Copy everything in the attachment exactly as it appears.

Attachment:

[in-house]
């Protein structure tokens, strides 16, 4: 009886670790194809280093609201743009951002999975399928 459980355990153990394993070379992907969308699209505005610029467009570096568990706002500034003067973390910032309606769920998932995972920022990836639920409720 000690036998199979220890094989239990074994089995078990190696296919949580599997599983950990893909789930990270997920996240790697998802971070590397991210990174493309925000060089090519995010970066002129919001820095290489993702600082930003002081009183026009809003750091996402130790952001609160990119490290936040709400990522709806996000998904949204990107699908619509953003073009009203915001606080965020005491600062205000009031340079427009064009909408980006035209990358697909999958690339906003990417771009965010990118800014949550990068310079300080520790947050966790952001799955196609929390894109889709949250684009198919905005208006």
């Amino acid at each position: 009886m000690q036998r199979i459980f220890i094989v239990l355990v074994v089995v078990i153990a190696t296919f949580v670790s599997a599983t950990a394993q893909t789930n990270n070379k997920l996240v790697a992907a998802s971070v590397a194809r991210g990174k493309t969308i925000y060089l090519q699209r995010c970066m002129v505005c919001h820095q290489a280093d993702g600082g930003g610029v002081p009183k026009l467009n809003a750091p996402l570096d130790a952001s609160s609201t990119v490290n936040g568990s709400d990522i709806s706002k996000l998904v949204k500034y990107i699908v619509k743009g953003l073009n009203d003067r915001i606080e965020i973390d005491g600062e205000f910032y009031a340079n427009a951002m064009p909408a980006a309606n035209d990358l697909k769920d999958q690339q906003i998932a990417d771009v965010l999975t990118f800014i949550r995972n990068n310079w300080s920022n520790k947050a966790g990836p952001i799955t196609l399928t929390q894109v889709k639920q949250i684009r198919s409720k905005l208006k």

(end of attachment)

[in-house]
């Protein structure tokens, strides 16, 4: 009886670790194809280093609201743009951002999975399928 459980355990153990394993070379992907969308699209505005610029467009570096568990706002500034003067973390910032309606769920998932995972920022990836639920409720 000690036998199979220890094989239990074994089995078990190696296919949580599997599983950990893909789930990270997920996240790697998802971070590397991210990174493309925000060089090519995010970066002129919001820095290489993702600082930003002081009183026009809003750091996402130790952001609160990119490290936040709400990522709806996000998904949204990107699908619509953003073009009203915001606080965020005491600062205000009031340079427009064009909408980006035209990358697909999958690339906003990417771009965010990118800014949550990068310079300080520790947050966790952001799955196609929390894109889709949250684009198919905005208006």
């Amino acid at each position: 009886m000690q036998r199979i459980f220890i094989v239990l355990v074994v089995v078990i153990a190696t296919f949580v670790s599997a599983t950990a394993q893909t789930n990270n070379k997920l996240v790697a992907a998802s971070v590397a194809r991210g990174k493309t969308i925000y060089l090519q699209r995010c970066m002129v505005c919001h820095q290489a280093d993702g600082g930003g610029v002081p009183k026009l467009n809003a750091p996402l570096d130790a952001s609160s609201t990119v490290n936040g568990s709400d990522i709806s706002k996000l998904v949204k500034y990107i699908v619509k743009g953003l073009n009203d003067r915001i606080e965020i973390d005491g600062e205000f910032y009031a340079n427009a951002m064009p909408a980006a309606n035209d990358l697909k769920d999958q690339q906003i998932a990417d771009v965010l999975t990118f800014i949550r995972n990068n310079w300080s920022n520790k947050a966790g990836p952001i799955t196609l399928t929390q894109v889709k639920q949250i684009r198919s409720k905005l208006k």